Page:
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Posts tagged ‘apartheid’

A single democratic state offers the best path forward for Palestinians and Israelis

There will be no two-state solution for Israel and the Palestinians. Repeated warnings, over decades, about its imminent demise have forestalled a more profound reckoning that must take place. 

Over the past half-century, Israeli authorities have de facto annexed the West Bank, in addition to the de jure (and internationally unrecognised) annexation of East Jerusalem.

Facts on the ground are important, but the failure to establish a sovereign, viable Palestinian state in the occupied Palestinian territories is not primarily about the number of Israeli settlements. Read more

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Separation and a Two-State Solution Aren’t the Same

After a divisive election campaign, Israeli Prime Minister Benjamin Netanyahu has managed to overcome the challenge posed by Benny Gantz and Yair Lapid’s Blue and White list. In an election that was dominated by the question of whether Netanyahu would be toppled, the Palestinians barely figured.

One voice that had particularly prioritized the Palestinian issue was not even on the ballot. Hatnuah party head Tzipi Livni—following Avi Gabbay’s public dismantling of her Zionist Camp alliance with the Labor Party—opted to withdraw from the election, in light of her dismal polling figures…

Read the rest of the article at Foreign Policy.

Netanyahu has triumphed again – here’s what that means for Palestinians

Israeli prime minister Benjamin Netanyahu has done it again. Facing serious corruption allegations, and challenged by a “dream team” ticket including three former military chiefs of staff, Likud’s leader is now poised to form a new coalition government.

Although the Blue and White list headed by Benny Gantz secured 35 seats in the next Knesset, a majority of Israelis have voted for the so-called “right-wing” bloc headed by Likud (also on 35 seats), along with United Torah Judaism, Shas, Yisrael Beiteinu, Right-wing Union and Kulanu. Read more

Israel election: Why Israel desperately needs regime change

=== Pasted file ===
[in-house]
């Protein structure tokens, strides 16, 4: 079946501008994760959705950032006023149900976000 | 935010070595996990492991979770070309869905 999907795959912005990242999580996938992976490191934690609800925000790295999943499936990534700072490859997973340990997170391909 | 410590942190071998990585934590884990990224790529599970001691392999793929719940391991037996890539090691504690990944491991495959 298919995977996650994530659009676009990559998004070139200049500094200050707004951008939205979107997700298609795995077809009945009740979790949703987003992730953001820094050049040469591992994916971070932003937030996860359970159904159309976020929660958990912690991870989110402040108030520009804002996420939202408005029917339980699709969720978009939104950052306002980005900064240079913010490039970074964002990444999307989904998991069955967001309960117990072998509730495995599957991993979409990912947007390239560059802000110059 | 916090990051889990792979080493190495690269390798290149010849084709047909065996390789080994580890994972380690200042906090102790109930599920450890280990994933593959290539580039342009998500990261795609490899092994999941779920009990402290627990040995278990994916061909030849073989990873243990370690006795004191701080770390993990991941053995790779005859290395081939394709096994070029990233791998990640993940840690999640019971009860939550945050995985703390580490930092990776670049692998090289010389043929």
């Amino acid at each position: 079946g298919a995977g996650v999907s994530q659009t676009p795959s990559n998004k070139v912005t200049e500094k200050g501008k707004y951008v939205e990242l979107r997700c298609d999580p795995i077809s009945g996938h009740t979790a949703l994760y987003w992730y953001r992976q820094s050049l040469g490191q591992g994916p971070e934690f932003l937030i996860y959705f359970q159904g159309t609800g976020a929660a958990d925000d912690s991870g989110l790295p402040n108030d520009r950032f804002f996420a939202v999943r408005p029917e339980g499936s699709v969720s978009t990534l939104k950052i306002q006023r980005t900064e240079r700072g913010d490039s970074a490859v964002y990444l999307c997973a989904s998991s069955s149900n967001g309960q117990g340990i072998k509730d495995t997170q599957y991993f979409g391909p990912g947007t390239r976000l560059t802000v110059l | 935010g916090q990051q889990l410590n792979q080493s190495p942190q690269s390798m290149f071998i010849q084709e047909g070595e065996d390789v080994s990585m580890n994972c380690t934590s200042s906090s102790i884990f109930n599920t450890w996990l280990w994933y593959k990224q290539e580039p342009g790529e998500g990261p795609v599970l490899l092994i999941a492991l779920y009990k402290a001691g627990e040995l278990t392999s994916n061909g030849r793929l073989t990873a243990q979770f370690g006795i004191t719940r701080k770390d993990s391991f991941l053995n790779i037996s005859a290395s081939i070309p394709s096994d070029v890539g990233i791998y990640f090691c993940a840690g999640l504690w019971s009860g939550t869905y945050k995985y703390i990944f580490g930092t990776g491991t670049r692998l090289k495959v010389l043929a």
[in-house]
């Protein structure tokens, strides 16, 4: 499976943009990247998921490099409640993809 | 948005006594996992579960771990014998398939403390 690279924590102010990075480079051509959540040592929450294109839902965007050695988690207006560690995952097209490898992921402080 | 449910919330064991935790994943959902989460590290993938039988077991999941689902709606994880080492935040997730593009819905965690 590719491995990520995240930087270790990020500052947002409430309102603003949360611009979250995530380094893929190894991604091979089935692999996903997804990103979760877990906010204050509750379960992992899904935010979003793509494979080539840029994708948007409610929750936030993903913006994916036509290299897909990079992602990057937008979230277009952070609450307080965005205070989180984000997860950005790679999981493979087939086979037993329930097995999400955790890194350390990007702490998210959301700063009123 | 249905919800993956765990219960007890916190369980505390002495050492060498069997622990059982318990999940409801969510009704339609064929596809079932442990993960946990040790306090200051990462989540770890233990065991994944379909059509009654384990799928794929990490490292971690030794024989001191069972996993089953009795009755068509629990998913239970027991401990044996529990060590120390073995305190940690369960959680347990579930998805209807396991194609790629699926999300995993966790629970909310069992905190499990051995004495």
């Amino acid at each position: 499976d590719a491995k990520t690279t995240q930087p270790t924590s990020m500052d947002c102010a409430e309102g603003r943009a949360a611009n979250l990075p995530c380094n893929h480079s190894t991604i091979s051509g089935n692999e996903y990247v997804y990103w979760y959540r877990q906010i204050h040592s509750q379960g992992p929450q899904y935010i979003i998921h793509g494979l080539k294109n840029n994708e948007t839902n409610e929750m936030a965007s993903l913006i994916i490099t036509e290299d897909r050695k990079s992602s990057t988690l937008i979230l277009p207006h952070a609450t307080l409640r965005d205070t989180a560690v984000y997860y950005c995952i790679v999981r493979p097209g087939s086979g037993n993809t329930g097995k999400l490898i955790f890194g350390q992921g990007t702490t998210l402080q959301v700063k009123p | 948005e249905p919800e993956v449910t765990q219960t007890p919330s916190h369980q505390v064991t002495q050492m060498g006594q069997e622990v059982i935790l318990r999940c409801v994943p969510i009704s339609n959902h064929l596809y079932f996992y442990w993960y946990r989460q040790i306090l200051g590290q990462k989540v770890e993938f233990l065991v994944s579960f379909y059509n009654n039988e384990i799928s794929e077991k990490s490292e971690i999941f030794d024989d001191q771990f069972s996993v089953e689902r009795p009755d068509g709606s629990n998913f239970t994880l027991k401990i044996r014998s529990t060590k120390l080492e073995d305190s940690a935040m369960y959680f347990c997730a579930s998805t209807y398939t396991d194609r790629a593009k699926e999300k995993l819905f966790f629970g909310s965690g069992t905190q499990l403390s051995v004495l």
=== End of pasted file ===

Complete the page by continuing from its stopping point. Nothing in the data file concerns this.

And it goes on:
Israel’s elections on Tuesday remain too close to call. With Likud and the Blue and White list polling neck and neck, incumbent Benjamin Netanyahu likely has the easiest path to forming a new coalition government – but challenger Benny Gantz could yet emerge as prime minister.

The election has been framed as Netanyahu versus “anyone but Netanyahu”, the radical right versus establishment security figures, or in terms of competing “blocs” in the Knesset, the right and ultra-Orthodox on the one hand, versus centre-right and centre-left parties on the other. Read more

Israeli occupation: More of the same in 2019

On 13 December, shortly after two Israeli soldiers had been shot dead outside an illegal Israeli settlement in the occupied West Bank, Yaakov Katz, editor-in-chief of The Jerusalem Post tweeted the following: “They celebrate death and we celebrate life. That is the core of this conflict.”

Katz’s tweet encapsulated the dehumanisation of Palestinians, and utter denial about the reality of occupation and colonialism, that is unfortunately all too common amongst Jewish Israelis. Read more

For Israel, the peace process has always been about demography

The 25th anniversary of the Oslo Accords has been marked with unsurprisingly downbeat coverage and talk of broken promises. Marginalised or neglected in much of the analysis, however, has been an honest appraisal of Israel’s own strategic considerations at the time.

First, from Israel’s point of view, Oslo was not about Palestinian statehood. Read more

Unseating Netanyahu: New faces, same policies on Palestinians

After Avigdor Lieberman’s departure from Israel’s ruling coalition, Prime Minister Benjamin Netanyahu defied expectations by keeping his government intact.

The prospect of an immediate vote might have receded, but election speculation is only intensifying, with a maximum of a year left in the government’s term.

A major part of the debate pertains to the Israeli opposition, and in particular, the possibility of Netanyahu finally being replaced as prime minister. Read more

Has the BDS campaign really achieved so little?

Last March, outgoing Jewish Agency chair Natan Sharansky declared that the Boycott, Divestment and Sanctions (BDS) campaign had “been almost fully defeated”. Sharansky’s pronouncement came two years after Israeli Prime Minister Benjamin Netanyahu announced BDS had been “beaten“.

BDS ‘failure’?

Premature reports of the BDS campaign’s “failure” are not the sole preserve of Israeli officials. In a recent article on the attempted deportation of American student Lara Alqasem by Israeli authorities, Haaretz staffer Anshel Pfeffer, who also writes for The Economist, portrayed Strategic Affairs Minister Gilad Erdan’s handling of the affair as a rare boost for the BDS campaign. Read more

When it comes to Palestine,’taking sides’ and ‘solutions’ are not mutually exclusive

Back in August, I received an invitation from an organisation called Solutions Not Sides (SNS) to be a speaker at their Student Leadership Programme event in London in early September. After some research, I declined the invitation – and I want to explain why in a public forum. Read more

Why has Netanyahu pushed through the Jewish Nation State bill now?

Late on Wednesday night, Israel’s parliament passed the Israel as the Nation State of the Jewish People law, in a 62-55 vote hailed by prime minister Benjamin Netanyahu as a “defining moment”.

No ordinary piece of legislation, the new bill takes its place among Israel’s quasi-constitutional set of Basic Laws. Read more